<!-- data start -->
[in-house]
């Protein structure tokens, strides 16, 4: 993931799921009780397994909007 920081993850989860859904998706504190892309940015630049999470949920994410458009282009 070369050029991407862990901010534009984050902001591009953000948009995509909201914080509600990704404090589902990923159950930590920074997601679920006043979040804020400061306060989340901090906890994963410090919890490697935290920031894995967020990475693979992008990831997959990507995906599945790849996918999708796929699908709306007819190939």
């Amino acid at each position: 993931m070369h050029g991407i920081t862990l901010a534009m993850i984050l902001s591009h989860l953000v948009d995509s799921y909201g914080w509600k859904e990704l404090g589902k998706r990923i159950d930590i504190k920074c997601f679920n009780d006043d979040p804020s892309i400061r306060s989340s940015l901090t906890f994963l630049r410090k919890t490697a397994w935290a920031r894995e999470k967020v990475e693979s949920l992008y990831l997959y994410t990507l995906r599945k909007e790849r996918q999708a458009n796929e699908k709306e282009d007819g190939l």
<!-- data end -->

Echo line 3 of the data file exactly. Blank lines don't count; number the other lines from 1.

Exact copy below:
């Amino acid at each position: 993931m070369h050029g991407i920081t862990l901010a534009m993850i984050l902001s591009h989860l953000v948009d995509s799921y909201g914080w509600k859904e990704l404090g589902k998706r990923i159950d930590i504190k920074c997601f679920n009780d006043d979040p804020s892309i400061r306060s989340s940015l901090t906890f994963l630049r410090k919890t490697a397994w935290a920031r894995e999470k967020v990475e693979s949920l992008y990831l997959y994410t990507l995906r599945k909007e790849r996918q999708a458009n796929e699908k709306e282009d007819g190939l």